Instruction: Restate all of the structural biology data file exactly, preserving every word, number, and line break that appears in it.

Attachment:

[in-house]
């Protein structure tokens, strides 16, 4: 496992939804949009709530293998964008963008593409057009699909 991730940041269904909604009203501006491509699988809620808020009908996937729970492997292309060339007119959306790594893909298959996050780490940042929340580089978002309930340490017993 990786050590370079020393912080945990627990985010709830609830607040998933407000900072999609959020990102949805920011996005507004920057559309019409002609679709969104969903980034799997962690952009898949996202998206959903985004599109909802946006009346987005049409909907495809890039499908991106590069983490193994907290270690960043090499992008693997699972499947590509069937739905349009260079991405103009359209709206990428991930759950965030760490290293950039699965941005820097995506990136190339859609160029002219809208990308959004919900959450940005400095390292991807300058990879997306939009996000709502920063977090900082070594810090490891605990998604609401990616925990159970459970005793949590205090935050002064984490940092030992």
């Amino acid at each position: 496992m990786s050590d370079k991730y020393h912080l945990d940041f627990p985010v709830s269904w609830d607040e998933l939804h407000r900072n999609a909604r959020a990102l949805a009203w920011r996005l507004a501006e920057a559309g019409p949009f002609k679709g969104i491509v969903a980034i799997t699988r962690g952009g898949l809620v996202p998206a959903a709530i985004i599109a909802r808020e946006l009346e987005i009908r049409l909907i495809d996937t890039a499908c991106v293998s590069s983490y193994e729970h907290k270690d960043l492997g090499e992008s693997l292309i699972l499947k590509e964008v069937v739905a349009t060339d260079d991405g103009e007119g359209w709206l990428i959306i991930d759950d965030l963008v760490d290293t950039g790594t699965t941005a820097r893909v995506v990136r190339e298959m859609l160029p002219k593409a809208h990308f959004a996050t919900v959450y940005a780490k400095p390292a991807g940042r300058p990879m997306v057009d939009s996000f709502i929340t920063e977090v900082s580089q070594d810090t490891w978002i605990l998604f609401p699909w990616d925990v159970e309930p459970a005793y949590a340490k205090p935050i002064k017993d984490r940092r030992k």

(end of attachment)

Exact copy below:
[in-house]
């Protein structure tokens, strides 16, 4: 496992939804949009709530293998964008963008593409057009699909 991730940041269904909604009203501006491509699988809620808020009908996937729970492997292309060339007119959306790594893909298959996050780490940042929340580089978002309930340490017993 990786050590370079020393912080945990627990985010709830609830607040998933407000900072999609959020990102949805920011996005507004920057559309019409002609679709969104969903980034799997962690952009898949996202998206959903985004599109909802946006009346987005049409909907495809890039499908991106590069983490193994907290270690960043090499992008693997699972499947590509069937739905349009260079991405103009359209709206990428991930759950965030760490290293950039699965941005820097995506990136190339859609160029002219809208990308959004919900959450940005400095390292991807300058990879997306939009996000709502920063977090900082070594810090490891605990998604609401990616925990159970459970005793949590205090935050002064984490940092030992």
């Amino acid at each position: 496992m990786s050590d370079k991730y020393h912080l945990d940041f627990p985010v709830s269904w609830d607040e998933l939804h407000r900072n999609a909604r959020a990102l949805a009203w920011r996005l507004a501006e920057a559309g019409p949009f002609k679709g969104i491509v969903a980034i799997t699988r962690g952009g898949l809620v996202p998206a959903a709530i985004i599109a909802r808020e946006l009346e987005i009908r049409l909907i495809d996937t890039a499908c991106v293998s590069s983490y193994e729970h907290k270690d960043l492997g090499e992008s693997l292309i699972l499947k590509e964008v069937v739905a349009t060339d260079d991405g103009e007119g359209w709206l990428i959306i991930d759950d965030l963008v760490d290293t950039g790594t699965t941005a820097r893909v995506v990136r190339e298959m859609l160029p002219k593409a809208h990308f959004a996050t919900v959450y940005a780490k400095p390292a991807g940042r300058p990879m997306v057009d939009s996000f709502i929340t920063e977090v900082s580089q070594d810090t490891w978002i605990l998604f609401p699909w990616d925990v159970e309930p459970a005793y949590a340490k205090p935050i002064k017993d984490r940092r030992k």